Relatedly, as some web comments note, Durrani, like the filmmakers, rehearses a facile Binary of White/non-White, Imperialist/Anti-Imperialist, White/Muslim and even Christian West/Muslim East. This assertion that one cannot be White, Muslim, and native is a harmful stereotype that obscures not only Muslims in Europe and the MENA region who identify as White, but also the centrality of Whiteness to multiple MENA empires and nations, including Turkey and Iran. In a similar vein, Durrani’s citation of only Muslim resistance to Russian imperialism in the Caucasus is at best historically misleading, since it elides Russian (and then Soviet) antipathy for Armenian and Georgian nationalisms, and collusion with West Asian Muslims to suppress these troublesome Christian subjects. Most problematically, this erasure hews closely to exclusionary interpretations of pan-Islamism, pan-Turanism and ethno-nationalisms that imperiously “claim” the region through cultural imperialism, forced assimilation, political repression, and genocide. In effect, Durrani assumes that imperialism and settler colonialism are definitionally European, Christian, and White. They are not.

In fairness, ambiguities around ownership and authenticity, as well as the ability of language, race, or religion to unify religiously and ethnically diverse regions are core contradictions at the heart of pan-Islamism, Arab nationalisms (or nationalism in general), and frankly, Edward Said’s Orientalism. But lest it seem we’re splitting hairs and fighting over the scraps Hollywood throws at us, Durrani’s and my sympathetic but divergent readings of the film underscore a fundamentally divergent politics. We overburden the novels if we expect Herbert to demonstrate mastery of an authentic “Islam” or “Middle East” via Orientalist dilettantes, and in the same vein, overburden a sci-fi film if we expect it to faithfully reflect our lived experience through a mythical place tens of thousands of years in the future. However, it’s not just representation that matters; it’s how we read these representations and how we enact our politics.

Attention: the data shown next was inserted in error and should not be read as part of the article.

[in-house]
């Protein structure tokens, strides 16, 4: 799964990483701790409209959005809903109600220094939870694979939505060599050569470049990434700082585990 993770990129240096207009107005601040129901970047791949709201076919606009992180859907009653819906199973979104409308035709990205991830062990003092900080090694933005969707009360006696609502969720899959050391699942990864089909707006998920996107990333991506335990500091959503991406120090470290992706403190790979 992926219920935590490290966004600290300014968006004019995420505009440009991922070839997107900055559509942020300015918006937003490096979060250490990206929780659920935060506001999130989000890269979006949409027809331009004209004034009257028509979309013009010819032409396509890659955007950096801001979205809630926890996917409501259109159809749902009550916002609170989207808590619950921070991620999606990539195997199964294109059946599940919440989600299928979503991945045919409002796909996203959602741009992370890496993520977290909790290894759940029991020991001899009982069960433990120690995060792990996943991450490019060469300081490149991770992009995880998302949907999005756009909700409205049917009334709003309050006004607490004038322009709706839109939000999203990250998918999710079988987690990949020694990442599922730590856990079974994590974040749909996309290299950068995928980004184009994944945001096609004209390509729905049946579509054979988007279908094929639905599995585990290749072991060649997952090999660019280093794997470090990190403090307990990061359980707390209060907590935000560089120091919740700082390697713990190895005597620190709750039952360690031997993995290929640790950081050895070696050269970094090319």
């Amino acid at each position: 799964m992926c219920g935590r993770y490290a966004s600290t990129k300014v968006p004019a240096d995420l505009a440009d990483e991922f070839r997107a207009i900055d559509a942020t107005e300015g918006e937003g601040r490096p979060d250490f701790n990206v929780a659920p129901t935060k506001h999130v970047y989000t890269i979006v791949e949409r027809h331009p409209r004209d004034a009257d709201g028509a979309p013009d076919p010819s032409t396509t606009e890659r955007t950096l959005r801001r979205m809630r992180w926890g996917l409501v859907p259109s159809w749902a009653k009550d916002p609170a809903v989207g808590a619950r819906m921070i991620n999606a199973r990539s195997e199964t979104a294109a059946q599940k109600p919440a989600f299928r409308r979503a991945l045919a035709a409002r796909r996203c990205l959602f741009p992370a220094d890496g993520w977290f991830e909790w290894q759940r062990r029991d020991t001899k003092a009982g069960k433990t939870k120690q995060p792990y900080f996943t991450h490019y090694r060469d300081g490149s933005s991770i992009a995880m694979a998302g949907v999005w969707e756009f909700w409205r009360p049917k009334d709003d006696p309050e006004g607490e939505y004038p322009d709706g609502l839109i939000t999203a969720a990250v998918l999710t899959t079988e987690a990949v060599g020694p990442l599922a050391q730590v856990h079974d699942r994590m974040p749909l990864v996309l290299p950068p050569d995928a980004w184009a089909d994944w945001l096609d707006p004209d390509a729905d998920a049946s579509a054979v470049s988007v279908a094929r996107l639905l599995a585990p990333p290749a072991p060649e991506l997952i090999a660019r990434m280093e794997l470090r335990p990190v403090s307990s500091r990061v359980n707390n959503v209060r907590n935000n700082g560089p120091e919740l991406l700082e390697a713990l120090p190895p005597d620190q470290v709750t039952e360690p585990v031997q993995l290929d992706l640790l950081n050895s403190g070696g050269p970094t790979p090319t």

We must demand far more sophisticated readings of the MENA region that acknowledge and embrace plurality and difference, rather than trample on them. At the same time, we need to build forms of analysis not structured through dichotomies that simultaneously soft pedal certain differences and absorb others. In a moment of enduring cultural imperialism and rise in ethnonationalism across the world, our orientation must always be outward rather than inward, our impulse to invite in rather than exclude. Recognizing (and celebrating) those different from us is the great challenge of modernity – and connecting peoples and places heretofore seen as distinct, the great challenge of Said’s humanism.

This orientation requires that we see beyond ourselves and even further, find joy in that vision. A more politically powerful, inclusive, and radical reading of the multiple Dunes would note that the film and Herbert’s freewheeling appropriations summon multiple “Others” extending far beyond “Arab” or “Islamic” cultures. In doing so, this critique could affirm not only Herbert’s anti-imperialism but also index the broad coalition of peoples wronged by Orientalist stereotypes and all forms of cultural appropriation and political domination. Here is how we best condemn appropriation and affirm difference, coalition, and solidarity. In doing so, we resist the temptations of uplifting Herbert as another kind of White Savior, repeating the navel-gazing that is the hill on which our collective liberation dies, or looking to any Mahdi to do the work we must ultimately do ourselves.

Thomas Simsarian Dolan received his PhD at the George Washington University in American Studies and is a Fulbright US Teaching Scholar at the American University in Cairo.

Further Reading